Dating the bridge at Avignon (south France) and reconstructing the Rhone River fluvial palaeo-landscape in Provence from medieval to modern times

Matthieu Ghilardi*, David Sanderson, Tim Kinnaird, Andrew Bicket, Simone Balossino, Jean-Claude Parisot, Daniel Hermitte, Frédéric Guibal, Jules T. Fleury

*Corresponding author for this work

    Research output: Contribution to journalArticlepeer-review

    14 Citations (Scopus)


    This paper aims to date the construction and demise of the medieval bridge at Avignon by integrating sedimentological and stratigraphic evidence with geophysical surveys (ERT), optically stimulated luminescence (OSL) and radiocarbon chronologies. In this way the palaeo-environments of Barthelasse Island (Avignon) and the Labadie Plain (Villeneuve-les-Avignon) have been reconstructed, and the physical evidence of this iconic landscape placed in temporal and historic frameworks. In the course of this work the location of piers 9 and 10 (partly destroyed and buried today beneath sediments) of the former masonry bridge were re-discovered and cored to ca. 7m depth. 14C dating of large fragments of wood (Abies Alba Mill.), from the pier settings, provides the first direct age determination (1213-1280 and 1238-1301 cal. AD) of the constructional phases for the stone bridge at ~1250±30 AD and reveals an allochtonous origin of the timber (fir tree) used to support it. This new date from a primary context post-dates the historical attribution based on the Benezet legend (dated to 1177-1185 cal. AD). These results suggest that the material associates with a rebuilding phase, potentially between AD 1234-1237, following the destructive activities of the French Army of Louis VIII during the siege of Avignon in AD 1226. Additionally, the integration of sedimentological data, OSL sediment dating, and 14C results reveal that major detrital phases overlie the bedrock followed by rapid accretion of ca 3 to 7m of sand to around 1650±50 AD. This relates to the later stages of the Little Ice Age which are characterised by repeated floods and high sedimentation rates in the Lower Rhone River. In this period, the sedimentary archives and chronology record evidence of major environmental change, coincident with the political and economic conditions during the reign of French King Louis XIV and with the final demise of the medieval bridge across the Rhone at Avignon.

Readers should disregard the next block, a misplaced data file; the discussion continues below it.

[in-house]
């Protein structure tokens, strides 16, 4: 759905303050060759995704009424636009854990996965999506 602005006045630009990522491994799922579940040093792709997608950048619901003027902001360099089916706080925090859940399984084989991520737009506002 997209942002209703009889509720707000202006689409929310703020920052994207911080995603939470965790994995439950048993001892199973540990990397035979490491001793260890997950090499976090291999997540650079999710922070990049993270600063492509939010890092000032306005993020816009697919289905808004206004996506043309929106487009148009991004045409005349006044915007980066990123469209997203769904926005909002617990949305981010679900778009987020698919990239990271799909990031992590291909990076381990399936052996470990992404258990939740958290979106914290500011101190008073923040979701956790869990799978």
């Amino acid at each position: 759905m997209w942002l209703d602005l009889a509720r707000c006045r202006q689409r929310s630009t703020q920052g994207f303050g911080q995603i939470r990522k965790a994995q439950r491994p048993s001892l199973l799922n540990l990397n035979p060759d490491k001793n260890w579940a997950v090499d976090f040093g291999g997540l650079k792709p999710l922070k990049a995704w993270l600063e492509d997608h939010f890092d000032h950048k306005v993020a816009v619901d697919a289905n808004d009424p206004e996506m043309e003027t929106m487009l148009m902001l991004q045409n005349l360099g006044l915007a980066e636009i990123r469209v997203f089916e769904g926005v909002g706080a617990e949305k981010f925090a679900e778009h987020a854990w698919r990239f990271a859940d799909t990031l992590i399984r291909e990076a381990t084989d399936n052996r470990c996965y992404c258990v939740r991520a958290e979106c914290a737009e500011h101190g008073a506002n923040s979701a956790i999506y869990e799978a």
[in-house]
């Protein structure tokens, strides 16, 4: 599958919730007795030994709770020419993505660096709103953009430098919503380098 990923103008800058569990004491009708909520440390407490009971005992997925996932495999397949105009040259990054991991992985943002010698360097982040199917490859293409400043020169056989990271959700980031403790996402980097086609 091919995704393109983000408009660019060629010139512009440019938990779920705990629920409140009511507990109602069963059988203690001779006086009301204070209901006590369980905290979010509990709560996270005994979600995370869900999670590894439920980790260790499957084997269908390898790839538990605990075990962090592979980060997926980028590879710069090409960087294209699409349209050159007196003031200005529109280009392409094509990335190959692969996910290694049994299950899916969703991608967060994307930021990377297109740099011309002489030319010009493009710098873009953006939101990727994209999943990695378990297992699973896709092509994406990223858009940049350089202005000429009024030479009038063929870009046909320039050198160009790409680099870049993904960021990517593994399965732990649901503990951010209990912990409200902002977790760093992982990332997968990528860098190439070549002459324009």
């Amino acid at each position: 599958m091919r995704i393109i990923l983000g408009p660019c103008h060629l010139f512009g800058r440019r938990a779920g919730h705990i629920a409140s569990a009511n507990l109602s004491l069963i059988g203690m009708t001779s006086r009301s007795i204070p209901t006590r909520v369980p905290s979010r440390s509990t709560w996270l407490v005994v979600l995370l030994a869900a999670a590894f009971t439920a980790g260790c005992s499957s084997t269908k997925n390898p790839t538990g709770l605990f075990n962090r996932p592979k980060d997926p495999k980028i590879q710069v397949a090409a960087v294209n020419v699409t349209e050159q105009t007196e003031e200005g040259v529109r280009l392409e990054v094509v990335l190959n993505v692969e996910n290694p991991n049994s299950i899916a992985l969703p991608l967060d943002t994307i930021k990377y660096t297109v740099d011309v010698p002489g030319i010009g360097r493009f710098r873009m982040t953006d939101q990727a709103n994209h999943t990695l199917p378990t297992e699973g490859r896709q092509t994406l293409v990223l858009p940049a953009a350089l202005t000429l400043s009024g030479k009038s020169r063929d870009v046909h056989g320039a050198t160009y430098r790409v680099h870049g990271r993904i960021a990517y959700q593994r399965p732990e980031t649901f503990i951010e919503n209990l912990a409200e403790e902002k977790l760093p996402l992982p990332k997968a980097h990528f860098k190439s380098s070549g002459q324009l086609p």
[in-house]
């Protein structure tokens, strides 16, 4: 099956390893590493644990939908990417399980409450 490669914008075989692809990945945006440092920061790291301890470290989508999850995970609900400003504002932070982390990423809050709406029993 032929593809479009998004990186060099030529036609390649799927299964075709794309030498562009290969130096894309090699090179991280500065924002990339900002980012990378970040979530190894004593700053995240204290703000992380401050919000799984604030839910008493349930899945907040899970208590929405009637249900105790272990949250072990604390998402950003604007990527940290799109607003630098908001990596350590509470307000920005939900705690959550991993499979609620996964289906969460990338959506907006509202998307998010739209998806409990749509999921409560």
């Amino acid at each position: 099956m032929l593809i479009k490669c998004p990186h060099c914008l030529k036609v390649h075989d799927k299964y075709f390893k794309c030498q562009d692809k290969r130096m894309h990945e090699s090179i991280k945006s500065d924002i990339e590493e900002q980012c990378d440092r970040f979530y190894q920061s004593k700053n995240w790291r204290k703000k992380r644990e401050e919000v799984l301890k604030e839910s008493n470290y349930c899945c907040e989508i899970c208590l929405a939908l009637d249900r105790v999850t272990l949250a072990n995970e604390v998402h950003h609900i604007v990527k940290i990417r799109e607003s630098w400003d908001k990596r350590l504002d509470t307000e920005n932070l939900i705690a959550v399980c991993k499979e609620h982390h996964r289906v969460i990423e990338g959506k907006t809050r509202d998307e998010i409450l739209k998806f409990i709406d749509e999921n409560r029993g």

Original languageEnglish
    Pages (from-to)336-354
    Number of pages19
    JournalJournal of Archaeological Science: Reports
    Early online date23 Oct 2015
    Publication statusPublished - Dec 2015


    • C dating
    • Avignon
    • Boreholes
    • Bridge
    • Fluvial geoarchaeology
    • Geophysics
    • Medieval
    • OSL dating
    • Rhone River


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